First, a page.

Since he’s really – truly – not coming home, maybe I can try to let it be.

© 2015 Denise Smyth

The Loop

Natalie’s birthday is the Fourth of July – she was born around 9:00pm, when the fireworks start, so I always say she came out with a bang. And that she did – she burst out and tore me open so my midwife had to stitch me up. What different births I had for these two who were born at home – Philip my winter child, Natalie, my summer. With Philip, labor was slow and steady, the pain mounting and tormenting. With Natalie the pain reached its peak quickly, stayed there longer. With Philip I couldn’t sit, with Natalie I couldn’t stand. With Philip my water broke before I went into labor. With Natalie, at nearly nine centimeters dilated, my water was intact. I can break your water and you’ll have your baby, my midwife told me. I was on my couch and thought I wanted to stay there; with Philip I wanted to be in my bed. Do it, I told her; I’m staying right here. So she did and then I panicked – I have to be in my bed, I have to, I told them. “Them” being my midwife, my friend Marilyn, my sister-in-law Ann, my husband. So Marilyn and Ann each took hold of an arm to walk me to my bed. I had a contraction on the way and would have collapsed but for them. Get her to the bed before this baby’s born on the floor, my midwife ordered.

When I started pushing Philip there was a period of relief from the pain; with Natalie it was relentless. When Philip’s head finally popped out, my contractions stopped and I had no energy to push. With Natalie my midwife told me to stop pushing but I couldn’t – hence she exploded into the world and then into my arms.

With Natalie, I needed stitches. With Philip, I didn’t.

I’d never known physical pain like the pain of childbirth. Nature makes sure we don’t remember it – we might know it’s awful, but we can’t re-feel it.  If we could, there’d be a whole lot less babies born. But that pain was nothing compared to the psychic pain of Philip’s death, which also – mercifully – can’t be remembered, at least not at that all-consuming, eviscerating zenith. I don’t know how I bore it. I can say the same about childbirth, but at the end of it, there was my baby. It’s been suggested that going through Philip’s death can become my own birth. I don’t disagree with that…but it doesn’t comfort. I’m certainly not the same as I was. But I’m not at peace, and it’s hard to imagine I will ever really feel okay. It felt hard enough to be here before he died. Three-and-a-half years later, I’m still mixing up grief with the deep unhappiness I had before. I have not learned how to get out of my own way.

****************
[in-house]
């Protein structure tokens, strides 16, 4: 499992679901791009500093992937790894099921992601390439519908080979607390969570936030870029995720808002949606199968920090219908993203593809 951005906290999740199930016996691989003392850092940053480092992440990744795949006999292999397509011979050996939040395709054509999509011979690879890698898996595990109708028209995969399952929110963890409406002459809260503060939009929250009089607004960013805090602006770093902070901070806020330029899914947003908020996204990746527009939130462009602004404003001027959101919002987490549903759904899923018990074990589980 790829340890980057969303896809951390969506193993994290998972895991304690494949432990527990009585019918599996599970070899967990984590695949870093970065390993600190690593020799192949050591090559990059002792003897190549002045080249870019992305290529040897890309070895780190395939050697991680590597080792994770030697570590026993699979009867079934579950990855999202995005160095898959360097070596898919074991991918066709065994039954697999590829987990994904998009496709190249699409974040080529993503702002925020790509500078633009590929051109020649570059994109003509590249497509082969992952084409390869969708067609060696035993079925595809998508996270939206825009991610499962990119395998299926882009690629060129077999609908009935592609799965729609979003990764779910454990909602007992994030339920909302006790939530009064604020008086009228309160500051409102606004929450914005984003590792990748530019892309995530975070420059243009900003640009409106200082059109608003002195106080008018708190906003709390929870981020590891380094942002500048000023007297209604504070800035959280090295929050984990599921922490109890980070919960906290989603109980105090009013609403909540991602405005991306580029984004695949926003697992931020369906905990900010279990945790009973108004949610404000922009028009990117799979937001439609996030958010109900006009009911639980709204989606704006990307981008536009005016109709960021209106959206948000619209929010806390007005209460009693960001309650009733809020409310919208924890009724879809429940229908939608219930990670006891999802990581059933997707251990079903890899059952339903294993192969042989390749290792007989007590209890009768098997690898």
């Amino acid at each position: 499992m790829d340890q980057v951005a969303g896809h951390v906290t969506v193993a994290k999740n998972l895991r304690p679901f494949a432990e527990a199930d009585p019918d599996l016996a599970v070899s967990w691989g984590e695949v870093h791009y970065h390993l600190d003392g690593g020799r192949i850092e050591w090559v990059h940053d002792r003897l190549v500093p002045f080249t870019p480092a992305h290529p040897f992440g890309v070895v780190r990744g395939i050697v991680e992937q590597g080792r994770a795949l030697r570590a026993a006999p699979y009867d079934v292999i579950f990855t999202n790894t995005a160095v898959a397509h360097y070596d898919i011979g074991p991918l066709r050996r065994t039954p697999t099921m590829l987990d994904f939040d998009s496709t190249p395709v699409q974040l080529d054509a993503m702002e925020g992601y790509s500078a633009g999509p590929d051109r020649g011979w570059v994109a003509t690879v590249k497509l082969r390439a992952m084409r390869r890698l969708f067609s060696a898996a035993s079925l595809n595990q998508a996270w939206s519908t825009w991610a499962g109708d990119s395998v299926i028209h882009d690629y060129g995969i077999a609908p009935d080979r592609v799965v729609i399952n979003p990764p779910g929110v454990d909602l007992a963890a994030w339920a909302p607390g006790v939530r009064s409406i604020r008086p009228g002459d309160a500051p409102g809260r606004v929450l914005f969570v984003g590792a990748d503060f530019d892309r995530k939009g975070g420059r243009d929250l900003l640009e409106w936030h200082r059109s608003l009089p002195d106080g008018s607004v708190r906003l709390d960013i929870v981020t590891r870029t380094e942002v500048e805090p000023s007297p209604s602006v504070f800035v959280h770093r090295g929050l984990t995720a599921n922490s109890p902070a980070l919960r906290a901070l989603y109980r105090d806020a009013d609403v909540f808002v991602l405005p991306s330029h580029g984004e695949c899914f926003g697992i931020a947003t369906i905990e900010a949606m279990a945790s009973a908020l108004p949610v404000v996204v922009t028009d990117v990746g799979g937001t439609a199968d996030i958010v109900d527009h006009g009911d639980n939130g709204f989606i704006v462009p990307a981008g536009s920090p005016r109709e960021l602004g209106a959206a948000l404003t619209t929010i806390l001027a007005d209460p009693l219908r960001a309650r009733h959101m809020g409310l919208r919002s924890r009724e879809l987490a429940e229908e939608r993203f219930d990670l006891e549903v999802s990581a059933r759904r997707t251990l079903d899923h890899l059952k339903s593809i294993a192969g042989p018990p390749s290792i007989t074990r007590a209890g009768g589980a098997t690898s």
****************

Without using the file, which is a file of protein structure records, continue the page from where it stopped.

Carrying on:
Phil had a party at the house for Natalie on her birthday. My mom was there, my in-laws, a few of Phil’s friends, a few of Natalie’s. It’s what we do every year. This year, while I was there, I wandered into Philip’s room for a while. His two bureaus are now Natalie’s and are at my apartment – other than that, his room is as he left it. It needs to be cleaned up, it needs to be gone through. I looked through some things, touched his books, wondered what it would take to sort each thing piece by piece, to make decisions about what to get rid of. Three-and-a-half years later and I can’t imagine spending the time it would take to do that, nor can I imagine Phil making those decisions without me.

I don’t think I said a word about Philip that day. Except when I told Phil that I missed him. “Miss him” falls far short of what I really mean. There was a time I’d be upset because no one talked about Philip. Now I don’t know what I would say. I don’t even want to say. No amount of talking is going to bring him back, and I struggle to find the words for the magnitude of this. My silences both hurt and comfort. I still feel different, still don’t understand the world the way others do. I still sometimes want to say, Do you know my son died?? Yet I’m also glad not to talk about it, to hold this close and keep watch.

I’ve been in Philip’s room since he’s died, but this last time hit me hard. I’m stuck – life seems to have a sameness that’s difficult to bear. I look at Philip’s picture and see that “sameness.” He will never get older, never look any different. The rest of it – of life – is up to me. Lately I haven’t the heart for it. I do what I have to do, but enjoying myself isn’t easy. I read, I write, I knit – but I lose my concentration awfully fast, even if I’m trying to watch a movie or a show. I don’t want to go anywhere, can’t think of anything I’d want to do. I see Kirsten most Sundays and that’s one of the few things I look forward to. As well as when I spend time with Natalie. I feel better when she’s around, but she has a life of her own. And I’m grateful it’s a happy one.

I’ve talked of grief being a spiral, but lately it feels like a loop. Same thing, different day. And life’s been like a loop, too. I don’t remember feeling like this, not in a long time, and not since Philip died. That brings me to connection, which – in my last post – I said I’d be writing about, but haven’t yet. Feeling close and connected to others starts with feeling that way toward myself. Without that, I’m like a shirt that’s been mis-buttoned, each side missing the point. That’s why pleasure is absent, why the things that have sustained me through Philip’s death seem lost. I’m all body and no soul and to identify most with something so temporary leaves me restless and unhappy. As with all things I don’t want to feel, I ask, “What am I supposed to do with this?” Is there some action I’m supposed to take? Go out, exercise, call someone, take a trip, meditate? Wait, be patient, it’ll pass? I swear I’m missing some part that I can’t blame on Philip’s death, easy as that would be.